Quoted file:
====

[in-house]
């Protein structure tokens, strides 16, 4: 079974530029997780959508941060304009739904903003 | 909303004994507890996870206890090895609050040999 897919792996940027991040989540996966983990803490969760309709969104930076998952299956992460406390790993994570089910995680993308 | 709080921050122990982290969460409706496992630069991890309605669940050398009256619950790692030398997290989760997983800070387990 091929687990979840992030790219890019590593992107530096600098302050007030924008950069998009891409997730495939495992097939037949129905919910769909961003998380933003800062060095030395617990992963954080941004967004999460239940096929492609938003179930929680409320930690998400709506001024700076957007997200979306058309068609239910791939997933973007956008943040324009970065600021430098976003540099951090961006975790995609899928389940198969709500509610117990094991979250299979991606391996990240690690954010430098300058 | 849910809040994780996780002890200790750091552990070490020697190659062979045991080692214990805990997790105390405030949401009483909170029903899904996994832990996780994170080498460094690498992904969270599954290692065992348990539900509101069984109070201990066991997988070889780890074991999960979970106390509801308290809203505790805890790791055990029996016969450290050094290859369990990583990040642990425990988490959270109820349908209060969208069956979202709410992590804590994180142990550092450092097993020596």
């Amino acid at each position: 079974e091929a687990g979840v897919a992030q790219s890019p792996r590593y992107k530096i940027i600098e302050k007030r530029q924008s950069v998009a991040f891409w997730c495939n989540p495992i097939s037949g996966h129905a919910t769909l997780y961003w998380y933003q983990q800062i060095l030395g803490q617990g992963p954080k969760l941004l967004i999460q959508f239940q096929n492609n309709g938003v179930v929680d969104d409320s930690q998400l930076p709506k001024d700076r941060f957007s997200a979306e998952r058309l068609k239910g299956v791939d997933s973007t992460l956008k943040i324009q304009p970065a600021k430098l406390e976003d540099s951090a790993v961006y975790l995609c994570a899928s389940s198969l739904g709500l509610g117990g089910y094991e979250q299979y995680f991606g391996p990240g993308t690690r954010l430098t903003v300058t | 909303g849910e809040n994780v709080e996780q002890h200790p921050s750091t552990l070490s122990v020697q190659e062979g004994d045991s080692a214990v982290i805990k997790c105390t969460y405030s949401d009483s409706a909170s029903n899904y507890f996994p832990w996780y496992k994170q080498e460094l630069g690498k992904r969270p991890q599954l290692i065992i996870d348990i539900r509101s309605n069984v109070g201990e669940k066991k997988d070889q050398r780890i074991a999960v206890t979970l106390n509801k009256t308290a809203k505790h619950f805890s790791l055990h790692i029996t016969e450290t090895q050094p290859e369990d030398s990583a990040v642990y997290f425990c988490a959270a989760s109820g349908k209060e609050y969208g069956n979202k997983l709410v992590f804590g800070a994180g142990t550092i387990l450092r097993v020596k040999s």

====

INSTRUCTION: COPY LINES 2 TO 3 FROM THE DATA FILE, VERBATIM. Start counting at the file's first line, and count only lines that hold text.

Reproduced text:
């Protein structure tokens, strides 16, 4: 079974530029997780959508941060304009739904903003 | 909303004994507890996870206890090895609050040999 897919792996940027991040989540996966983990803490969760309709969104930076998952299956992460406390790993994570089910995680993308 | 709080921050122990982290969460409706496992630069991890309605669940050398009256619950790692030398997290989760997983800070387990 091929687990979840992030790219890019590593992107530096600098302050007030924008950069998009891409997730495939495992097939037949129905919910769909961003998380933003800062060095030395617990992963954080941004967004999460239940096929492609938003179930929680409320930690998400709506001024700076957007997200979306058309068609239910791939997933973007956008943040324009970065600021430098976003540099951090961006975790995609899928389940198969709500509610117990094991979250299979991606391996990240690690954010430098300058 | 849910809040994780996780002890200790750091552990070490020697190659062979045991080692214990805990997790105390405030949401009483909170029903899904996994832990996780994170080498460094690498992904969270599954290692065992348990539900509101069984109070201990066991997988070889780890074991999960979970106390509801308290809203505790805890790791055990029996016969450290050094290859369990990583990040642990425990988490959270109820349908209060969208069956979202709410992590804590994180142990550092450092097993020596």
């Amino acid at each position: 079974e091929a687990g979840v897919a992030q790219s890019p792996r590593y992107k530096i940027i600098e302050k007030r530029q924008s950069v998009a991040f891409w997730c495939n989540p495992i097939s037949g996966h129905a919910t769909l997780y961003w998380y933003q983990q800062i060095l030395g803490q617990g992963p954080k969760l941004l967004i999460q959508f239940q096929n492609n309709g938003v179930v929680d969104d409320s930690q998400l930076p709506k001024d700076r941060f957007s997200a979306e998952r058309l068609k239910g299956v791939d997933s973007t992460l956008k943040i324009q304009p970065a600021k430098l406390e976003d540099s951090a790993v961006y975790l995609c994570a899928s389940s198969l739904g709500l509610g117990g089910y094991e979250q299979y995680f991606g391996p990240g993308t690690r954010l430098t903003v300058t | 909303g849910e809040n994780v709080e996780q002890h200790p921050s750091t552990l070490s122990v020697q190659e062979g004994d045991s080692a214990v982290i805990k997790c105390t969460y405030s949401d009483s409706a909170s029903n899904y507890f996994p832990w996780y496992k994170q080498e460094l630069g690498k992904r969270p991890q599954l290692i065992i996870d348990i539900r509101s309605n069984v109070g201990e669940k066991k997988d070889q050398r780890i074991a999960v206890t979970l106390n509801k009256t308290a809203k505790h619950f805890s790791l055990h790692i029996t016969e450290t090895q050094p290859e369990d030398s990583a990040v642990y997290f425990c988490a959270a989760s109820g349908k209060e609050y969208g069956n979202k997983l709410v992590f804590g800070a994180g142990t550092i387990l450092r097993v020596k040999s």